Another study looked at how our brains are biased to believe something is true if it is familiar to us. Basically, the saying ‘repeat a lie long enough and it becomes the truth’ is actually how our brain works. But not necessarily for people in a sad mood. In an experiment, people were presented with a series of true and false statements, and then two weeks later were asked to remember which statements were true. Two weeks later, only the sad people were able to correctly remember which statements were actually true. Apparently, a happy mood tends to increase the likelihood that mistakenly remember false statements as true just because you heard it once.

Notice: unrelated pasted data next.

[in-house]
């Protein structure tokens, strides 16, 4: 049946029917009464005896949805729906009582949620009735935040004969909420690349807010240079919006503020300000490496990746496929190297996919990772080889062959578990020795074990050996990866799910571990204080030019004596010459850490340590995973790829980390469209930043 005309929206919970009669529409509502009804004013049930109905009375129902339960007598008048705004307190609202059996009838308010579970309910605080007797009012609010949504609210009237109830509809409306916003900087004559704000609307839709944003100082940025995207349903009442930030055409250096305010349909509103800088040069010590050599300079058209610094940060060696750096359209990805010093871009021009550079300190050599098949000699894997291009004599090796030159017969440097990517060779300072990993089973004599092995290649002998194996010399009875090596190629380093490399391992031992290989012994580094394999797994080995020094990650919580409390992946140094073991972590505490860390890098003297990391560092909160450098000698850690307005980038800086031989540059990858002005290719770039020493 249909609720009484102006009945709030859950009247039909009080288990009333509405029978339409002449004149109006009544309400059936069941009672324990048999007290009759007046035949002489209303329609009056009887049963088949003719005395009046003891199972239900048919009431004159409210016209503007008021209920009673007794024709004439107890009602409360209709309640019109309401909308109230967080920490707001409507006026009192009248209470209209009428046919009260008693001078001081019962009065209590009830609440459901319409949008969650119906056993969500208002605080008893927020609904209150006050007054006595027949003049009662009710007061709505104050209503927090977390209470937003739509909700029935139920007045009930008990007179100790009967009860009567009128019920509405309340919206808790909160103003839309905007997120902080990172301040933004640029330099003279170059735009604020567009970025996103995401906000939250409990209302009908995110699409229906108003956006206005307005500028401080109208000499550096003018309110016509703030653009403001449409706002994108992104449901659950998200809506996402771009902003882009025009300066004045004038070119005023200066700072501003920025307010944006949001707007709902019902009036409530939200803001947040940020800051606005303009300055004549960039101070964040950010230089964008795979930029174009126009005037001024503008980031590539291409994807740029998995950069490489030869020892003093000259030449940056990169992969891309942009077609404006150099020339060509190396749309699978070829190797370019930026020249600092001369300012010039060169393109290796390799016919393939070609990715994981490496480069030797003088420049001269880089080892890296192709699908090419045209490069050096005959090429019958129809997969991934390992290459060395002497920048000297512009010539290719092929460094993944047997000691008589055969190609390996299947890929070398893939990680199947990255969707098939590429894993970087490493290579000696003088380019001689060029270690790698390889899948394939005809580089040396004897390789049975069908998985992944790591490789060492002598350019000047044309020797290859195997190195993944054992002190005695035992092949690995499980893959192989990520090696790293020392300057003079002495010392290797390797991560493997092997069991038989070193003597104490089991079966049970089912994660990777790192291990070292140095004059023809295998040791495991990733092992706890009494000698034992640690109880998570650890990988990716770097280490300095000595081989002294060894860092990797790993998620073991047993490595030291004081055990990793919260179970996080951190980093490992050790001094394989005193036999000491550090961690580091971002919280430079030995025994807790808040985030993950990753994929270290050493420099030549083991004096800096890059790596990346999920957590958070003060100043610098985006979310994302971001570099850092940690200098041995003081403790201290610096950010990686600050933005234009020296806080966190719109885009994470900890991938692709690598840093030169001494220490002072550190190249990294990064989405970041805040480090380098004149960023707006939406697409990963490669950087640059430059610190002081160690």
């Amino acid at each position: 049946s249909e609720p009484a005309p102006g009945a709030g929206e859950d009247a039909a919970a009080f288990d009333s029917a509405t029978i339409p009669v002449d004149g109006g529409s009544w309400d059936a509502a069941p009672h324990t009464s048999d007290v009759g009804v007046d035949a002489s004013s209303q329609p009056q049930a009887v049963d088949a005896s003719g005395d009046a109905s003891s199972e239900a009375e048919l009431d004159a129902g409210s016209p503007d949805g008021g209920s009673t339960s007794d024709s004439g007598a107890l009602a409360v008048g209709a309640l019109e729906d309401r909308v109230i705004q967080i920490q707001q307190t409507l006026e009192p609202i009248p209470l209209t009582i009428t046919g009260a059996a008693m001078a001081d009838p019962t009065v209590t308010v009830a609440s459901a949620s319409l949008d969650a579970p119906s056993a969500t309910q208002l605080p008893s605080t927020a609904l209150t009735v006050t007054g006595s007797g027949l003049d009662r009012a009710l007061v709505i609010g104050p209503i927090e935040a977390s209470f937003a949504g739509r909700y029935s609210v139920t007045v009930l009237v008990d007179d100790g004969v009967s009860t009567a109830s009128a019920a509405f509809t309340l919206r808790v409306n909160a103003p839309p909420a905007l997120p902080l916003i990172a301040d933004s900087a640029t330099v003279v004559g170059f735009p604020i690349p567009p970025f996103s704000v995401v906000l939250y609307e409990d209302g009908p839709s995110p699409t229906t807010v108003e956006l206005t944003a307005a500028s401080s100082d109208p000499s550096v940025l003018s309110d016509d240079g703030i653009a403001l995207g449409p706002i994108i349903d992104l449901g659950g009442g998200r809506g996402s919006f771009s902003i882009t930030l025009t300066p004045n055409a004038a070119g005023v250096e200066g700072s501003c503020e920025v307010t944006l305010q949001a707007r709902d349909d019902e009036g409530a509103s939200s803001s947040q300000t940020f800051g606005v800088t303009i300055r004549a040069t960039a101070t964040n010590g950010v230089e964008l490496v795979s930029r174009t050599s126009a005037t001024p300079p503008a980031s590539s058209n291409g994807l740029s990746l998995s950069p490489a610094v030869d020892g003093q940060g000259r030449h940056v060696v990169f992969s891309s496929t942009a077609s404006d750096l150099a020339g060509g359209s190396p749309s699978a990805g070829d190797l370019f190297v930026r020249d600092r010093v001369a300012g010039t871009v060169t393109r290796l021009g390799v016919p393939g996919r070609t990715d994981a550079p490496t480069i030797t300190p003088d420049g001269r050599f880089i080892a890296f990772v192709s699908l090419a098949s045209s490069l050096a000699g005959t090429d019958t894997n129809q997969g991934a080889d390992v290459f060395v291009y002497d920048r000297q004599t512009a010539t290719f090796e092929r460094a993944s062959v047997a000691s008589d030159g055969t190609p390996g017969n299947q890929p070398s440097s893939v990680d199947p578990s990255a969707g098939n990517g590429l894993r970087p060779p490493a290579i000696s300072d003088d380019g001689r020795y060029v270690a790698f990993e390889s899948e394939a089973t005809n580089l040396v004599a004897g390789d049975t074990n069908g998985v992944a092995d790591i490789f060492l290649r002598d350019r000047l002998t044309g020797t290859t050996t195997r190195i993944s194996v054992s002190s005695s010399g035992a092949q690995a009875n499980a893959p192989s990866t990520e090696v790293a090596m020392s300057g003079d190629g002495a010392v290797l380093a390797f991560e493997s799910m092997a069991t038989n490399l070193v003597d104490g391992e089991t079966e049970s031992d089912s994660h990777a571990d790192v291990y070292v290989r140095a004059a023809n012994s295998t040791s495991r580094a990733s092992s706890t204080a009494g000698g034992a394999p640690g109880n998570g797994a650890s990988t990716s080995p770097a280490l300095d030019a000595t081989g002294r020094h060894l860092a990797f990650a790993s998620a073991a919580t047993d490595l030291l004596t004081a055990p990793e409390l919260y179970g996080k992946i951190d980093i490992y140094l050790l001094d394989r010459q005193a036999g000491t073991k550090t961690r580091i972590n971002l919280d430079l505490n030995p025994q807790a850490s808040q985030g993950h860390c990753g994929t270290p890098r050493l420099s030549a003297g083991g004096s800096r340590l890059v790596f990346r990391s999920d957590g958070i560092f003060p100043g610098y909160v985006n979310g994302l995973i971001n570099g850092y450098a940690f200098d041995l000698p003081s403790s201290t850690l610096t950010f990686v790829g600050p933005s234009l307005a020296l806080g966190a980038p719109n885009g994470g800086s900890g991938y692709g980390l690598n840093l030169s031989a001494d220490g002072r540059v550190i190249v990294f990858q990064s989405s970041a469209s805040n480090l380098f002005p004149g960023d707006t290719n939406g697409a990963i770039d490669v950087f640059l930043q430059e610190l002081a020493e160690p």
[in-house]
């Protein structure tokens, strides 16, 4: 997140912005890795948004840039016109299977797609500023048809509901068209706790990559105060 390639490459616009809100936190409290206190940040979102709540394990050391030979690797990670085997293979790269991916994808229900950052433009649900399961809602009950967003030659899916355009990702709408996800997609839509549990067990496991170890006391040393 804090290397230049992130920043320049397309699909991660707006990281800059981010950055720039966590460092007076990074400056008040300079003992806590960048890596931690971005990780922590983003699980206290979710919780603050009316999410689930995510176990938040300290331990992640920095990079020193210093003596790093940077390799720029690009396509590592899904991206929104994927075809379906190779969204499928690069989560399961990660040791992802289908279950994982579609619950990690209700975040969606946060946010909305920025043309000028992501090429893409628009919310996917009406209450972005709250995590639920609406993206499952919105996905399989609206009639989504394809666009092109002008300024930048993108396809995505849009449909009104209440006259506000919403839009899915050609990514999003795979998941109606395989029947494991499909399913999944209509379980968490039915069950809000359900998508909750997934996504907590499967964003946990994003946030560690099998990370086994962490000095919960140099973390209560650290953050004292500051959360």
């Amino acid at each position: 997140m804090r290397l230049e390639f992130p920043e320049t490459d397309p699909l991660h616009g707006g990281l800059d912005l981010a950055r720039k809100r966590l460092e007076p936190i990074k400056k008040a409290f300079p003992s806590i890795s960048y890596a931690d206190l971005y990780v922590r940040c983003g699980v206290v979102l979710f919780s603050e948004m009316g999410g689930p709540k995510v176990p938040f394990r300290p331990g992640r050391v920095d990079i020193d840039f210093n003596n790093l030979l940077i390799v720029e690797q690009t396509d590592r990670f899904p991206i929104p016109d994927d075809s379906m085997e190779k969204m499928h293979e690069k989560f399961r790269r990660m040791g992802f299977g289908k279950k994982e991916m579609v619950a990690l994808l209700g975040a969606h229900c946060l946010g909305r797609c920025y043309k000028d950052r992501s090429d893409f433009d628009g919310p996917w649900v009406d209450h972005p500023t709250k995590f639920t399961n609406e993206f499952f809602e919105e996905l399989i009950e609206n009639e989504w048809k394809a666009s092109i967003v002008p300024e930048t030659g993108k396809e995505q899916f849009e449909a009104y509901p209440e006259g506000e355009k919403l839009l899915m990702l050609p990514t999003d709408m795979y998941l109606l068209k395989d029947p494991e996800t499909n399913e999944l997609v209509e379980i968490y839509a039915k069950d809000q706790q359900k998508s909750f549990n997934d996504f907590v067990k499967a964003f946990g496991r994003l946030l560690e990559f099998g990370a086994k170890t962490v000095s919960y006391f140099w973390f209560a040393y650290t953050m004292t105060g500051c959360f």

A sad mood has also been shown to reduce many of the cognitive biases in our decision making. The following biases are if you are in a sad mood:
- Fundamental Attribution Error – Where you overate the importance of a person’s actions and ignore situational factors.
- Halo Effect – Where you believe that a person with one positive feature (a nice smile) is likely to have other positive features (kindness or intelligence)
- Recency Effect – Where you value data and experiences from the past month as more important than the past year.
Connecting this back to work, making decisions and sound judgements is something we do every day. It should be a little disconcerting that a happy mood might put you in such a blissful state that you miss some critical information. At the start of a strategy session or a board meeting, reflecting on all the amazing accomplishments that we need to be happy about might actually hurt the business. Maybe it would be better to have everyone reflect on a time that made us sad. Then we might be in the right mindset to make the right judgments.